Journeying Together for Climate Justice

The COP27 UN climate change conference will take place in Sharm el-Sheikh, Egypt, between 6 and 18 November 2022. The conference is expected to bring out various critical aspects of needed action to tackle the climate change crisis.  Congolese Cardinal Fridolin Ambongo Besungu urged developed nations to lead the way in addressing the current global climate crisis, describing it as “a tragic and striking example of structural sin” driven by indifference and greed.

The Cardinal said: “The climate crisis is a lived reality for people across Africa. Recent summer heatwaves in the north of the continent have caused massive social and economic losses and damages, breaking temperature records and severely disrupting agri-food systems in an already hungry region. Storms and cyclones early in the year caused devastation in Southern Africa, resulting in the destruction of homes and the loss of lives. Eastern Africa is facing the worst food crisis in a generation, precipitated by extreme drought. In West Africa, cities are flooded, communities in the creeks are submerged, conflicts which have simmered for years are now intensifying due to climate-induced displacement.”

He continued: “Wherever you look on this continent, a continent already struggling due to an unjust global economic system, you see climate change holding back the potential for development. Sometimes it is difficult to see the solutions to this complex situation. We can, however, be certain of a few things. For example, we know that the Global North is largely responsible for the climate crisis and must contribute their fair share to address it. This means leading the way in emissions reductions, providing funding for climate adaptation, loss and damage, and supporting countries in the Global South to achieve just levels of development within planetary boundaries.”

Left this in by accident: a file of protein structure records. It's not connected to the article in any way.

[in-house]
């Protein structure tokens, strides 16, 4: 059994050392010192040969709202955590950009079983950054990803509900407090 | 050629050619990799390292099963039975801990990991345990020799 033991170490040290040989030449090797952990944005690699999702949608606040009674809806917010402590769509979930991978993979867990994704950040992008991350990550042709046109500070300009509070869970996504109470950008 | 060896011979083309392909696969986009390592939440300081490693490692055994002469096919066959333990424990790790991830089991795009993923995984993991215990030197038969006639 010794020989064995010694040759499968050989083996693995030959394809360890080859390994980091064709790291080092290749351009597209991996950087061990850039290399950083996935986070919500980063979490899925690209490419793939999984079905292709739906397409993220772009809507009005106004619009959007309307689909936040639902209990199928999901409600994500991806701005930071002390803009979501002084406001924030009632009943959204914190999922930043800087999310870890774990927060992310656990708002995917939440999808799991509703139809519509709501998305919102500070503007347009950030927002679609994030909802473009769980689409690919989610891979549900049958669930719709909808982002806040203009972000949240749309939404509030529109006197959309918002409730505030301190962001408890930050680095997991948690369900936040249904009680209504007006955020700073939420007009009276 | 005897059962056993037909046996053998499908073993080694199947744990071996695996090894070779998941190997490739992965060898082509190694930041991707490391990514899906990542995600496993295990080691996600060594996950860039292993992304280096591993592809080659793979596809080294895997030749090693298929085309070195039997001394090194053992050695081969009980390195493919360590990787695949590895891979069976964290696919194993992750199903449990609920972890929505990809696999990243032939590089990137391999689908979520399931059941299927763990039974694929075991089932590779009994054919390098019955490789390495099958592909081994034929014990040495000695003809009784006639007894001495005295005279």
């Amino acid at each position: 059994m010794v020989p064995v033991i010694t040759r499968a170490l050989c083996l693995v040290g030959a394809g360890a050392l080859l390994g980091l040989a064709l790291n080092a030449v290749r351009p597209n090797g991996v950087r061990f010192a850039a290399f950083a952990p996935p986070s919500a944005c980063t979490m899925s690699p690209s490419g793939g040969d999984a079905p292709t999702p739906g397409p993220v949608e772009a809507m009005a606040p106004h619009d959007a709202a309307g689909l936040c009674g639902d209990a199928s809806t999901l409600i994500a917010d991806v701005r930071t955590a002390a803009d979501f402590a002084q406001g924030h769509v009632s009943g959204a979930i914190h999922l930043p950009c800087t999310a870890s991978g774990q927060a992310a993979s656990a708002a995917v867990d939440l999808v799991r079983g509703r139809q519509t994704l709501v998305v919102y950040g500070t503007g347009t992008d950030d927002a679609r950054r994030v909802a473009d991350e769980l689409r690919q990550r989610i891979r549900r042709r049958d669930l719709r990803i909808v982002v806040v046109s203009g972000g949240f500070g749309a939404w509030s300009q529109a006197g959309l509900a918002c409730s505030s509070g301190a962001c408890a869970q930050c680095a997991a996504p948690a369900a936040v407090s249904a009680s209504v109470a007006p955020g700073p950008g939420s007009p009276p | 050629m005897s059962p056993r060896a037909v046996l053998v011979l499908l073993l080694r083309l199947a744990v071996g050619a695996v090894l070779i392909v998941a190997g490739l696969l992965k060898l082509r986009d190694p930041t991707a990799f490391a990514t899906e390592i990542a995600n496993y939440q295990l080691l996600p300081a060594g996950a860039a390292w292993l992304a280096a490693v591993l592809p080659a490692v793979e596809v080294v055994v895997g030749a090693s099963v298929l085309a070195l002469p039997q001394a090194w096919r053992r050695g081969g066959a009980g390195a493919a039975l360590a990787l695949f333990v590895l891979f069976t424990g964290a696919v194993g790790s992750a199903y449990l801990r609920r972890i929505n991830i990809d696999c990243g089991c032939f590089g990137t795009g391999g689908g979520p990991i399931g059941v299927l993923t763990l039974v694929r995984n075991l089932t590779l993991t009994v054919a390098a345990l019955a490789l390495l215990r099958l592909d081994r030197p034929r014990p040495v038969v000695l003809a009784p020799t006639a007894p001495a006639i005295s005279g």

The archbishop of Kinshasa underlines the importance of the Catholic Social teaching. He pointed out: “We know that the most promising solutions will reflect key principles of Catholic Social Teaching, such as the common good, justice between generations, care for our common home and the preferential option for the poor. We also know what other solutions won’t: the solutions to this crisis must not continue the business-as-usual approach that is responsible for creating the problem in the first place and will only enrich wealthy nations and individuals at the expense of the world’s poor.”

Finally, the cardinal said: “Climate change is a moral outrage. It is a tragic and striking example of structural sin, facilitated by callous indifference and selfish greed. The climate crisis is leading to the destruction of our planet, the devastation of the lives of the poor, and the detriment of future generations. We, Church leaders and civil society organisations in Africa and beyond, demand world leaders, business leaders and decision makers to heed to this important communiqué, and in so doing, heed to the cry of the poor and the cry of the earth.”

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